LHSFNA Comments on FHWA Rule
Responding to a request for comments on a proposed Federal Highway Administration (FHWA) rule to require the use of high-visibility safety apparel in work zones, the LHSFNA’s Occupational Safety and Health Division offered several suggestions to improve the rule.
The FHWA found that most state departments of transportation now already require all highway workers to wear class 2 or class 3 garments. Currently, about 90 percent of workers are covered. The proposed rule would require universal coverage.
Currently, about 100 workers a year are killed in work zones and about 20,000 are injured. About half of the fatalities are due to impacts by equipment within the work area; the other half are due to intruding motorists. Because both types of garments would make workers more visible to traveling motorists as well as equipment operators within work zones, the LHSFNA supports adoption of this universal requirement.
However, the OSH Division pointed out that neither class 2 nor class 3 garments ensure good visibility at night. Both provide retro-reflectivity, meaning they reflect light that is shined on them. While this would likely be helpful to an intruding motorist, it would not necessarily help an equipment operator who might be backing and giving off little light. Thus, the OSH Division recommended requiring garments supplemented by active illumination (light emitting diodes or electroluminescence sewn into the material) for night work as well as days with rain, smoke or fog.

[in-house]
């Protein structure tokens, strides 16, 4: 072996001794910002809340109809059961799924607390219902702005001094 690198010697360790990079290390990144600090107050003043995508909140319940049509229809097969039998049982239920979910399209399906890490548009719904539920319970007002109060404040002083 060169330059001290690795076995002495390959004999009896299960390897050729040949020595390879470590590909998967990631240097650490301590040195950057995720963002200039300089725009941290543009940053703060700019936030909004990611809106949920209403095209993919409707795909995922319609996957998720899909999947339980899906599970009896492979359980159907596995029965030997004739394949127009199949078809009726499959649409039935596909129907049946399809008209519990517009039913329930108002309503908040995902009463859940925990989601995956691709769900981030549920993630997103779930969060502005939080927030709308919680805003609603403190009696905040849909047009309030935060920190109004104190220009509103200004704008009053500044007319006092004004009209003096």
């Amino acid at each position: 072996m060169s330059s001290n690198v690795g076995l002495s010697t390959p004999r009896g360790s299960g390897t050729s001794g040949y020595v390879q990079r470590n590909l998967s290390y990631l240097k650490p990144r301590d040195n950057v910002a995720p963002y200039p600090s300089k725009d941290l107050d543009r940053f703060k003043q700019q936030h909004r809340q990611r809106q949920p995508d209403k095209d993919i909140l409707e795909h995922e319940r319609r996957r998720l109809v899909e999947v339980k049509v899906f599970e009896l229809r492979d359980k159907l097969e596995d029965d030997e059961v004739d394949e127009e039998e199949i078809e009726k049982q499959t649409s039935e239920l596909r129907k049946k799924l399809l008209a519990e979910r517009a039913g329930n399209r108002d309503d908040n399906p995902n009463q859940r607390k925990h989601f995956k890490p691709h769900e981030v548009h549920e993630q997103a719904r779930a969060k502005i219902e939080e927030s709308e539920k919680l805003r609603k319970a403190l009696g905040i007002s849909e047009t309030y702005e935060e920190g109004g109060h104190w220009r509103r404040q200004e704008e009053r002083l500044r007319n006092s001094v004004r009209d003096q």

The Division also pointed out that motorists are more likely to slow down when they know workers are present, yet a nighttime worker wearing the typical reflective stripes of class 2 and class 3 garments could be misidentified as a barrel. Thus, the Division recommended that workers be required to wear some reflective material on the arms, legs and hands (gloves) that would move with the worker and prevent a stationary appearance.
Also for night work, the Division recommended that the FWHA go beyond its high visibility garment requirement and require a spotlight that shines directly on flaggers, the most vulnerable of work zone workers.
Finally, the Division pointed out that many of the backing injuries and fatalities that occur in work zones are due to the large blind spots of construction vehicles. Whether day or night, high visibility garments would have no effect on these incidents. Thus, the Division recommended that the FWHA also require the use of one of three systems: 1) back-up video cameras or radar systems on vehicles to check the blind spots, 2) the use of spotters for all backing vehicles (now required in Washington State) or 3) internal traffic control plans (ITCPs) to control traffic flow through the work zone and to minimize backing operations.
The LHSFNA has taken a very active role in promoting work zone safety. It collaborated with a number of partners in the highly-acclaimed Roadway Safety training program. It has also published the Internal Traffic Control Plan brochure which is available, along with other work zone safety publications, through our online Publications Catalogue.